Entertainers Eddie Izzard, Cerys Matthews, Rhys Ifans and Rob Brydon have lent their voices to cult cartoon Ivor the Engine for its first production in more than 40 years.
The stars helped work on the audiobook, featuring seven new stories about the Welsh steam locomotive, during lockdown using “phones and goodwill”.
Proceeds will go to Welsh children’s cancer charity Latch.
Actor Ifans described it as a “pleasure” to read Ivor’s Birthday.
The cheeky steam engine was the loveable locomotive of The Merioneth and Llantisilly Rail Traction Company Limited and known for playing in his local choir.
The “ahead of its time” animation – one of the UK’s first cartoons – was made in the 1950s in Kent by someone whose insight into Welsh culture came mainly from Dylan Thomas’ Under Milk Wood.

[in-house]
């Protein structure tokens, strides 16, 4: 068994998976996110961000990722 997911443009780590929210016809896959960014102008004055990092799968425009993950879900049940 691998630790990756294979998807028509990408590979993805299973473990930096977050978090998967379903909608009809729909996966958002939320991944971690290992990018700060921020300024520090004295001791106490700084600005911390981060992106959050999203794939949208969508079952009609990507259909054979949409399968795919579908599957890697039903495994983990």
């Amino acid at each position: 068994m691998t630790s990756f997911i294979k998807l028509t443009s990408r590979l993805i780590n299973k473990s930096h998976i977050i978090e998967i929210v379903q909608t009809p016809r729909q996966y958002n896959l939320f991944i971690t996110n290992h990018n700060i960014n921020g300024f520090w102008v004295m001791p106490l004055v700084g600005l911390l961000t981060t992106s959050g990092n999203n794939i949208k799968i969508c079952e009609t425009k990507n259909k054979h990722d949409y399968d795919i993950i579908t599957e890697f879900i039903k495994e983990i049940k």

Bafta-winner Oliver Postgate wrote the scripts, filmed the scenes and voiced many of the characters – including Ivor’s distinctive puffing sound – with Smallfilms partner and animator, Peter Firmin.
Although Bagpuss, voted Britain’s most popular children’s TV show in a BBC poll, and Clangers, which returned to the BBC recently, are Smallfilms’ most famous productions, Ivor was its first.
On the 60th anniversary of Ivor’s TV debut, Postgate’s son revealed he was hoping to bring the cartoon out of retirement and turn Ivor into a film star.
Ivor’s latest adventures will be the first time the locomotive has had an outing since the final television episode was produced 43 years ago.
“Oliver Postgate’s stories were the soundtrack to so many childhoods,” said Welsh broadcaster and musician Georgia Ruth.
“So it was a joy to get a chance to read one myself and help a really deserving charity at a difficult time.”
News Source: BBC News